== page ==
Director Steve McQueen is the straightest of shooters. His answers to questions pierce the veneer of any trivialities like bullets through tissue paper. When I first meet the Oscar-winning director of 12 Years A Slave, Shame and Hunger, he is hunkered down in a Toronto hotel room awaiting a phalanx of reporters. He is hosting a speed-dating like series of interviews during the Toronto International Film Festival to discuss his new film Widows, which boasts an all-star cast of Viola Davis, Liam Neeson, Collin Ferrel, Brian Tyree Henry, Daniel Kaluuya, Michelle Rodriguez and Robert Duvall. He is efficient with his words when discussing the heist film set against the backdrop of Chicago politics, which has drawn several uninspired comparisons to this years Ocean’s 8. But the gripping story of four widows who must pull off a robbery to pay back the politician their husbands stole from is much more than a Mission Impossible-like burglary fantasy. The stakes are very high for Veronica Rawlings and her unlikely crew of thieves as the intersection of class, race and gender is explored in this action drama.
The next time I see Steve McQueen he is huddled in the back of an auditorium in Chicago as the local audience prepares to take in Widows for the first time at their film festival. McQueen, a native of London with Grenadian parentage, held his first museum show in the Windy City and his wife, Bianca Stigter, covered the Democratic National Convention there as a reporter. Nevertheless, Widows is more ransom note than love letter to the home city of the 44th American president. While a work of fiction, there is no better setting to capture the compromised relationship between the American political system and the citizenry it is supposed to serve.
McQueen spoke with BET.com about his inspirations for making Widows, the majesty of Viola Davis and the realities of being Black and successful in Hollywood.
BET: The first Widows mini-series premiered in 1983 on British television, and a remake came out in 2002. How did you go about putting your vision together?
Steve McQueen: I haven’t seen the second one, only the first one in 1983, and I was 13 years old. It sort of transformed me in a way because these women were being judged by their parents, judged in a way about them not being capable. And as a 13-year-old Black kid in London I had the same judgments on me, I identified with these women. That was the thing that I held in my heart for 35 years until this day that we’re making this film. At 13 I didn’t know I was going to be a filmmaker of course, but it was a very fundamentally important TV show to see at the time.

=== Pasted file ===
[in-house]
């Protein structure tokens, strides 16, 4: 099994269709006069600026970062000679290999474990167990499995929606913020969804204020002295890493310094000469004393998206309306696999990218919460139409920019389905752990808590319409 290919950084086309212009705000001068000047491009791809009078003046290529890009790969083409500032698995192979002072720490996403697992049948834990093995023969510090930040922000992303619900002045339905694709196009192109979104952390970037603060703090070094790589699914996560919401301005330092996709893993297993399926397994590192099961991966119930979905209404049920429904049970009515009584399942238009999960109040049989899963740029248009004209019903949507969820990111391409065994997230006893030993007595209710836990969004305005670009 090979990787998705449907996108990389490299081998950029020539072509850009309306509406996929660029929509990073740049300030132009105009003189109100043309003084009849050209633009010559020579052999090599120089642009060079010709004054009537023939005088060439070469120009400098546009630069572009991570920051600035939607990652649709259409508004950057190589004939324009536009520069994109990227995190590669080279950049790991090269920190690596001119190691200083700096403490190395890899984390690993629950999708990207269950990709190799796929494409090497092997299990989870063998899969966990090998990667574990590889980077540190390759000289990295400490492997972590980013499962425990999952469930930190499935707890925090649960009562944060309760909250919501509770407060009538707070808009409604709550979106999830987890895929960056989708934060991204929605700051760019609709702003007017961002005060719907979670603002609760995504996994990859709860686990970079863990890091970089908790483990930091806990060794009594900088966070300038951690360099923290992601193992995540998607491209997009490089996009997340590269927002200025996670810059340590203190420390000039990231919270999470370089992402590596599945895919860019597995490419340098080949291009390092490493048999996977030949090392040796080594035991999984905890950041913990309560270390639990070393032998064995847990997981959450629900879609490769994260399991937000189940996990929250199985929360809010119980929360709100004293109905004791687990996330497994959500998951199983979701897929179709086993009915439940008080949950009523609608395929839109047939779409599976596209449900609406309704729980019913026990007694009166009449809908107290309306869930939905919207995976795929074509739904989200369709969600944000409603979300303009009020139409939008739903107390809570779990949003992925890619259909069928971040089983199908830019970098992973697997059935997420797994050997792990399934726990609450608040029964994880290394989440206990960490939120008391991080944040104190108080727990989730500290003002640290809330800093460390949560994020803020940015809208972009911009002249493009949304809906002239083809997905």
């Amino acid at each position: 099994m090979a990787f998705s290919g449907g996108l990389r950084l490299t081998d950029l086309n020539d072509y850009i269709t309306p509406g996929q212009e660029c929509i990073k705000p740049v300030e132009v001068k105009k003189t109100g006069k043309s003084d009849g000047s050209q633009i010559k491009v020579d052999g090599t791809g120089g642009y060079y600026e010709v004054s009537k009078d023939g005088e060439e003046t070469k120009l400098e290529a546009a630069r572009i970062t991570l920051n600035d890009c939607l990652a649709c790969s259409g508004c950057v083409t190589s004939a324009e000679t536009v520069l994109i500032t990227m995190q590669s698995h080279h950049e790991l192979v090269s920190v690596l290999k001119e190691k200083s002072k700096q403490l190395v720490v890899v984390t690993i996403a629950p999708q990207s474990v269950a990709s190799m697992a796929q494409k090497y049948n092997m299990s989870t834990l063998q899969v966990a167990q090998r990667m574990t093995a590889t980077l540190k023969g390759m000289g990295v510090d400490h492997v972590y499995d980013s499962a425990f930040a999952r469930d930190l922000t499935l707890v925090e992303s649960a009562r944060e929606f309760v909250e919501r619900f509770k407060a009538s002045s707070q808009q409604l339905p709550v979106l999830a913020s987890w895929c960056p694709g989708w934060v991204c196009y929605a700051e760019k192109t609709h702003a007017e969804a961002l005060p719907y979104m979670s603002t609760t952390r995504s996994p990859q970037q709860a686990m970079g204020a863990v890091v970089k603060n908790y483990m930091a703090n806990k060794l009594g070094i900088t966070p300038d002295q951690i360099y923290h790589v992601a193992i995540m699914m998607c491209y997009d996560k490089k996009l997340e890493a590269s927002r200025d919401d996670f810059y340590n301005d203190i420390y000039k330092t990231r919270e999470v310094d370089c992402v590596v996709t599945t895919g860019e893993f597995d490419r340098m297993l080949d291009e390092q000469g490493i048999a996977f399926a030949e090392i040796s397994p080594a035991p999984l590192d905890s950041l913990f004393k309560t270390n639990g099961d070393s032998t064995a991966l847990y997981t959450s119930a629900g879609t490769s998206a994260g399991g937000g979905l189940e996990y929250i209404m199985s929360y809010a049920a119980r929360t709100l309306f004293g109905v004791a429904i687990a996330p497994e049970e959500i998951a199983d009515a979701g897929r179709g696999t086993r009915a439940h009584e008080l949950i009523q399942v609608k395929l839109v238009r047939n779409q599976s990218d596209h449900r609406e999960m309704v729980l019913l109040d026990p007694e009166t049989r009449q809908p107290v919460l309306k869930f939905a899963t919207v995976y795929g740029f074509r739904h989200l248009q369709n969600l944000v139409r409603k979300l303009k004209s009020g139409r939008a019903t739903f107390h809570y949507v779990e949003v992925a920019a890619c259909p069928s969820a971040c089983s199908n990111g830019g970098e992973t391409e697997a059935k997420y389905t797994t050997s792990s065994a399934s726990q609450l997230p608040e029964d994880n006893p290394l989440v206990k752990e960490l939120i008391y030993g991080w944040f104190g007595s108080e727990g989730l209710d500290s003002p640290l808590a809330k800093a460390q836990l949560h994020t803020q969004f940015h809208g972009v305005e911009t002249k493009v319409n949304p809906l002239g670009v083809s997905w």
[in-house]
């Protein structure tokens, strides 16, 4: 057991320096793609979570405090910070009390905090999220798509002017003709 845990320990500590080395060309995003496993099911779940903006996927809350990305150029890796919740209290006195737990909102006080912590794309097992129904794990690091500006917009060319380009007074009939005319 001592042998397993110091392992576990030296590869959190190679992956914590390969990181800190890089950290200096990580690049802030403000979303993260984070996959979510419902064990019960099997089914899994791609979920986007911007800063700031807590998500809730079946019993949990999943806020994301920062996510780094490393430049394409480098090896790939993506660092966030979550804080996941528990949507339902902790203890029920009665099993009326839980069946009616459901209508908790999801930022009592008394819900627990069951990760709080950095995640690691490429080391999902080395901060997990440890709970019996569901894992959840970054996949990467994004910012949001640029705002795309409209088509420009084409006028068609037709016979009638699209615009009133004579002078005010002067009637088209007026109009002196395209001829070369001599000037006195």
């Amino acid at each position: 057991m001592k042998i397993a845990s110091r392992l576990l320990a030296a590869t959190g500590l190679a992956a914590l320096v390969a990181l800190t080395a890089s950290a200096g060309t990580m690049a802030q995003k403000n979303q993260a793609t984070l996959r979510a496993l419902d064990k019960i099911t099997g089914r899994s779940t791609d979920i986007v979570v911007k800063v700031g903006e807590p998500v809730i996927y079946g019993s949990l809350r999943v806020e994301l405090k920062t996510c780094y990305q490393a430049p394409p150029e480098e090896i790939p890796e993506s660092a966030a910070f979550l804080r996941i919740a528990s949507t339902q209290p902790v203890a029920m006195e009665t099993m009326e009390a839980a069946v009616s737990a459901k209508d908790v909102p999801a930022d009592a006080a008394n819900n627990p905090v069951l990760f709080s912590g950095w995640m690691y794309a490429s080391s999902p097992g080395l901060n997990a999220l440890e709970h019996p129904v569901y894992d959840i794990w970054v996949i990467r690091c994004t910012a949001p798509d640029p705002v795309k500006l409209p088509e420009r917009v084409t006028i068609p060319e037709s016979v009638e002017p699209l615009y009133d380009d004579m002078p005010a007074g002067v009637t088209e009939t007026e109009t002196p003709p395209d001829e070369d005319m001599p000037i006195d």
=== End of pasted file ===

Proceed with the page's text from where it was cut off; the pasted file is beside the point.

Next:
Having a heist movie set against the backdrop of Chicago politics is very compelling. Talk to me about where this film is taking place and how that informs the storyline.
I think what it is in some ways is taking this sort of narrative, this fiction, this somewhat far-fetched fiction and steeping it into the reality of contemporary Chicago. It’s what I wanted to do. I want to take people on a roller-coaster ride, an exciting one. But at the same time bringing in our environment, which we currently live in.
At times you employed some unconventional shot choices, like when Colin Farrell (politician Jack Mulligan) is in the limo, we hear him speaking but it’s shot from the outside following him to his home. What made you want to shoot it that way?
There is private and public. Politicians say one thing in public and one thing in private. Of course in that way what you see in that journey is going from a disheveled area [with a] predominantly Black population into another affluent area just from that journey. I wanted to be economic and say three or four things in one shot. And the journey being so close, so that’s what it’s about.
You get a wonderfully villainous performance out of Daniel Kaluuya. Talk to me about his character Jatemme Manning.